11. Long lead-time flood forecasting using data-driven modeling approaches

    NASA Astrophysics Data System (ADS)

    Bhatia, N.; He, J.; Srivastav, R. K.

    2014-12-01

    In spite of numerous structure measures being taken for floods, accurate flood forecasting is essential to condense the damages in hazardous areas considerably. The need of producing more accurate flow forecasts motivates the researchers to develop advanced innovative methods. In this study, it is proposed to develop a hybrid neural network model to exploit the strengths of artificial neural networks (ANNs). The proposed model has two components: i.) Dual - ANN model developed using river flows; and ii.) Multiple Linear Regression (MLR) model trained on meteorological data (Rainfall and Snow on ground). Potential model inputs that best represent the process of river basin were selected in stepwise manner by identifying input-output relationship using a linear approach, Partial Correlation Input Selection (PCIS) combined with Akaike Information Criterion (AIC) technique. The presented hybrid model was compared with three conventional methods: i) Feed-forward artificial neural network (FF-ANN) using daily river flows; ii) FF-ANN applied on decomposed river flows (low flow, rising limb and falling limb of hydrograph); and iii) Recursive method for daily river flows with lead-time of 7 days. The applicability of the presented model is illustrated through daily river flow data of Bow River, Canada. Data from 1912 to 1976 were used to train the models while data from 1977 to 2006 were used to validate the models. The results of the study indicate that the proposed model is robust enough to capture the non-linear nature of hydrograph and proves to be highly promising to forecast peak flows (extreme values) well in advance (higher lead time).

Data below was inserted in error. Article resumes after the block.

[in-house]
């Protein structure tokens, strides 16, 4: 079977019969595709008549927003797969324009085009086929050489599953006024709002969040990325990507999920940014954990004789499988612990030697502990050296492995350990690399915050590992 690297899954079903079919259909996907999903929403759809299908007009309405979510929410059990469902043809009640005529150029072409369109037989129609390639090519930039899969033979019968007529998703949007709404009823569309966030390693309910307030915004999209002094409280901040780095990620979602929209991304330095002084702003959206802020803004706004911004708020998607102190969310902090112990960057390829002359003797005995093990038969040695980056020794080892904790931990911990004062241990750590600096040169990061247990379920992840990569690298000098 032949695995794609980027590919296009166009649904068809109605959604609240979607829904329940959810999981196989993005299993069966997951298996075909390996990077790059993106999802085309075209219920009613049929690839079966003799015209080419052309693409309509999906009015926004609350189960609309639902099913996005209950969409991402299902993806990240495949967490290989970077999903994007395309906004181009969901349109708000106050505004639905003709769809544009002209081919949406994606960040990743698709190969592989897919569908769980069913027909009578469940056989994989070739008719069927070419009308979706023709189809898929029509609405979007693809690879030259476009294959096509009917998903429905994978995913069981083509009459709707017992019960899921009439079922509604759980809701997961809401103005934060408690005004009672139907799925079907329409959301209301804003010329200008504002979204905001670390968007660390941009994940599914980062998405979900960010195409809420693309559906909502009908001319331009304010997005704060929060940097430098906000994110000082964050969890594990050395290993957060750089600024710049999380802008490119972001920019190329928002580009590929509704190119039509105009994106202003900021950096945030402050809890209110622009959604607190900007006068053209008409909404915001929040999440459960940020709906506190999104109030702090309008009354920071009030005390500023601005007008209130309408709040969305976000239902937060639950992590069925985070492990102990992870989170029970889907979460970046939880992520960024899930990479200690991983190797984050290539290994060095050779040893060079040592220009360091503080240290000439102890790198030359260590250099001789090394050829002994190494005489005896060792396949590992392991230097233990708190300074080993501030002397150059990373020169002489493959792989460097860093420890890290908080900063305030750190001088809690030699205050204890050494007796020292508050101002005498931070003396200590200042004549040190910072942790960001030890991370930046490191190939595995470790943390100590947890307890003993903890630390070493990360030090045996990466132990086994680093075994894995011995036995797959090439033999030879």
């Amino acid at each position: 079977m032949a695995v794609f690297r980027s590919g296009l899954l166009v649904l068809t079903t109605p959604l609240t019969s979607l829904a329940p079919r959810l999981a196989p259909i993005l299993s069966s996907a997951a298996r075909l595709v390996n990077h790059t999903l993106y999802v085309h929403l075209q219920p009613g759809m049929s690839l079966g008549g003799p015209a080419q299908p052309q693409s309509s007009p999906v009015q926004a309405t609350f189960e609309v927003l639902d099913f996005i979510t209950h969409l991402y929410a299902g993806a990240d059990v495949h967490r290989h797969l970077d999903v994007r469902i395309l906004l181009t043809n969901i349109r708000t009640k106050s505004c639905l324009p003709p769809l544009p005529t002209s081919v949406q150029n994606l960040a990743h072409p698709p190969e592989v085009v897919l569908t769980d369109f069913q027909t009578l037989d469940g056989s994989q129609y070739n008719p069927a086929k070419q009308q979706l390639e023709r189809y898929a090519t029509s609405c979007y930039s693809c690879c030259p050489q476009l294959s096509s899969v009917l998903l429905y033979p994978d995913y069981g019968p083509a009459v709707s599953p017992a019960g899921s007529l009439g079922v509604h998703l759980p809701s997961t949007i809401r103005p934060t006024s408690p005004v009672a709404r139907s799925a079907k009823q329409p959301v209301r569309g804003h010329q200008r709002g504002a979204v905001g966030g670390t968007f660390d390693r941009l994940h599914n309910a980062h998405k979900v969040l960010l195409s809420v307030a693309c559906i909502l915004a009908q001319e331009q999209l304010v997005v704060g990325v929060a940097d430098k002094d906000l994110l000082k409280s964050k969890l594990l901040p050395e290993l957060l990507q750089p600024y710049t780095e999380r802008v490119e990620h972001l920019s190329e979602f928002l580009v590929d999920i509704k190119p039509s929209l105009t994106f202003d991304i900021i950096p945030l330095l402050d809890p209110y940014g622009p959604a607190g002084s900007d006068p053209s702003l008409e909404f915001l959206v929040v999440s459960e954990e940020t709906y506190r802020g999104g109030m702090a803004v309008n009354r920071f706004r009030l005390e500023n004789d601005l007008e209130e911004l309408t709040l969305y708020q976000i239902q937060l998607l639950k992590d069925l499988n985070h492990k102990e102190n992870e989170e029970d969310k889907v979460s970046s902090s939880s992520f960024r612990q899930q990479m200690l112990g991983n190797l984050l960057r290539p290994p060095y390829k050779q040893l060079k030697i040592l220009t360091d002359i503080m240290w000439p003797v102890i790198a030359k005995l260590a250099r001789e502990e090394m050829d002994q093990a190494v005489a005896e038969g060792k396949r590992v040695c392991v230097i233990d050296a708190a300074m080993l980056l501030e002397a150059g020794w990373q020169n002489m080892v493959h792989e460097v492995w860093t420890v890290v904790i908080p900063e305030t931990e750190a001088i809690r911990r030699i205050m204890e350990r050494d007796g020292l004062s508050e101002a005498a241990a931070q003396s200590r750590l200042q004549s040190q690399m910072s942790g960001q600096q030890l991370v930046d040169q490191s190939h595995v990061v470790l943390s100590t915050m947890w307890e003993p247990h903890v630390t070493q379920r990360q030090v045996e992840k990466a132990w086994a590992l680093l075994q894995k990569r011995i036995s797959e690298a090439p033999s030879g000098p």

12. Monitoring and seasonal forecasting of meteorological droughts

    NASA Astrophysics Data System (ADS)

    Dutra, Emanuel; Pozzi, Will; Wetterhall, Fredrik; Di Giuseppe, Francesca; Magnusson, Linus; Naumann, Gustavo; Barbosa, Paulo; Vogt, Jurgen; Pappenberger, Florian

    2015-04-01